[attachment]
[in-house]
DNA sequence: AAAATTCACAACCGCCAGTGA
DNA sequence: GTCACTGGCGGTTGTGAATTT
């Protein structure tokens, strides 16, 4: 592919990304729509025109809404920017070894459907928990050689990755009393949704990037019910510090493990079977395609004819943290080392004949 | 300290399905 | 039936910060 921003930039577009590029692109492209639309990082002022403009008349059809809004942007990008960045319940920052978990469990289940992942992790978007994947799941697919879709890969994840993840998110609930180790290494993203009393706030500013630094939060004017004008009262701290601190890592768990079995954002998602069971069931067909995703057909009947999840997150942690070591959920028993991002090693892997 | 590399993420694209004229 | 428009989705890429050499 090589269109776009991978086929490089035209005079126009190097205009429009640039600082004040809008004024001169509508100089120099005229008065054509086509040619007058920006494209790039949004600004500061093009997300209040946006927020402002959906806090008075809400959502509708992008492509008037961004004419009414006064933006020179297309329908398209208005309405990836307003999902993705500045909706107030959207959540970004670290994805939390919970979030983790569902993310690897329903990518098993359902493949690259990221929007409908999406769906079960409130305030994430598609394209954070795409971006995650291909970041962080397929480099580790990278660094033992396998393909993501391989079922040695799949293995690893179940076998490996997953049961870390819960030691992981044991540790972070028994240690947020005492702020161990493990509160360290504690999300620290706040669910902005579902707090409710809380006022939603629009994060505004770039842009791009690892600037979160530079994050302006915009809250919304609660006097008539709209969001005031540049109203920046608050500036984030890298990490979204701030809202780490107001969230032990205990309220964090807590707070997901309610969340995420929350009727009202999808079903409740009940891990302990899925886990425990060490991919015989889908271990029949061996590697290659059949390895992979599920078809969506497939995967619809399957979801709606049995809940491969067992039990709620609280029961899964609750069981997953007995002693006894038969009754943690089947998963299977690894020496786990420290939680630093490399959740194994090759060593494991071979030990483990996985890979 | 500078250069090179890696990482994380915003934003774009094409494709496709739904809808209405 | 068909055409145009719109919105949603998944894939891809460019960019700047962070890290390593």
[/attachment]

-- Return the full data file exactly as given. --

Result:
[in-house]
DNA sequence: AAAATTCACAACCGCCAGTGA
DNA sequence: GTCACTGGCGGTTGTGAATTT
């Protein structure tokens, strides 16, 4: 592919990304729509025109809404920017070894459907928990050689990755009393949704990037019910510090493990079977395609004819943290080392004949 | 300290399905 | 039936910060 921003930039577009590029692109492209639309990082002022403009008349059809809004942007990008960045319940920052978990469990289940992942992790978007994947799941697919879709890969994840993840998110609930180790290494993203009393706030500013630094939060004017004008009262701290601190890592768990079995954002998602069971069931067909995703057909009947999840997150942690070591959920028993991002090693892997 | 590399993420694209004229 | 428009989705890429050499 090589269109776009991978086929490089035209005079126009190097205009429009640039600082004040809008004024001169509508100089120099005229008065054509086509040619007058920006494209790039949004600004500061093009997300209040946006927020402002959906806090008075809400959502509708992008492509008037961004004419009414006064933006020179297309329908398209208005309405990836307003999902993705500045909706107030959207959540970004670290994805939390919970979030983790569902993310690897329903990518098993359902493949690259990221929007409908999406769906079960409130305030994430598609394209954070795409971006995650291909970041962080397929480099580790990278660094033992396998393909993501391989079922040695799949293995690893179940076998490996997953049961870390819960030691992981044991540790972070028994240690947020005492702020161990493990509160360290504690999300620290706040669910902005579902707090409710809380006022939603629009994060505004770039842009791009690892600037979160530079994050302006915009809250919304609660006097008539709209969001005031540049109203920046608050500036984030890298990490979204701030809202780490107001969230032990205990309220964090807590707070997901309610969340995420929350009727009202999808079903409740009940891990302990899925886990425990060490991919015989889908271990029949061996590697290659059949390895992979599920078809969506497939995967619809399957979801709606049995809940491969067992039990709620609280029961899964609750069981997953007995002693006894038969009754943690089947998963299977690894020496786990420290939680630093490399959740194994090759060593494991071979030990483990996985890979 | 500078250069090179890696990482994380915003934003774009094409494709496709739904809808209405 | 068909055409145009719109919105949603998944894939891809460019960019700047962070890290390593």